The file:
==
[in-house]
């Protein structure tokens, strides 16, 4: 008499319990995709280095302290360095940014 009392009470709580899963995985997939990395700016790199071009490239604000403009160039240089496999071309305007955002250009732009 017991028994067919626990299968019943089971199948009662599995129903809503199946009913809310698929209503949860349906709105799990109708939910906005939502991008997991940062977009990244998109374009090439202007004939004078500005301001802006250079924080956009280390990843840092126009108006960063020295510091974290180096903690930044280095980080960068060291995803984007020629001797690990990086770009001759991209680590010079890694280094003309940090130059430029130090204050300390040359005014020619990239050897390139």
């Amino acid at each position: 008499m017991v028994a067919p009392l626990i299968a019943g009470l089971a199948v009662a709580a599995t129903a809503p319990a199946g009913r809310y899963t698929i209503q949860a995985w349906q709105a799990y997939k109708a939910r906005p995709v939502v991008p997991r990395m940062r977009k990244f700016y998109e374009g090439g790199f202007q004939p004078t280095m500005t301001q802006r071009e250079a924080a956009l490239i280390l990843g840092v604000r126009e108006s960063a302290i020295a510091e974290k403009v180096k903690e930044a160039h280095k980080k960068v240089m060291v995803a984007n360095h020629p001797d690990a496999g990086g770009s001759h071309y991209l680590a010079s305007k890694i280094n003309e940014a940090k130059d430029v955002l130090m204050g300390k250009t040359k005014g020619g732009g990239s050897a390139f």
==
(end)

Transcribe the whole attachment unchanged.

[in-house]
């Protein structure tokens, strides 16, 4: 008499319990995709280095302290360095940014 009392009470709580899963995985997939990395700016790199071009490239604000403009160039240089496999071309305007955002250009732009 017991028994067919626990299968019943089971199948009662599995129903809503199946009913809310698929209503949860349906709105799990109708939910906005939502991008997991940062977009990244998109374009090439202007004939004078500005301001802006250079924080956009280390990843840092126009108006960063020295510091974290180096903690930044280095980080960068060291995803984007020629001797690990990086770009001759991209680590010079890694280094003309940090130059430029130090204050300390040359005014020619990239050897390139």
């Amino acid at each position: 008499m017991v028994a067919p009392l626990i299968a019943g009470l089971a199948v009662a709580a599995t129903a809503p319990a199946g009913r809310y899963t698929i209503q949860a995985w349906q709105a799990y997939k109708a939910r906005p995709v939502v991008p997991r990395m940062r977009k990244f700016y998109e374009g090439g790199f202007q004939p004078t280095m500005t301001q802006r071009e250079a924080a956009l490239i280390l990843g840092v604000r126009e108006s960063a302290i020295a510091e974290k403009v180096k903690e930044a160039h280095k980080k960068v240089m060291v995803a984007n360095h020629p001797d690990a496999g990086g770009s001759h071309y991209l680590a010079s305007k890694i280094n003309e940014a940090k130059d430029v955002l130090m204050g300390k250009t040359k005014g020619g732009g990239s050897a390139f």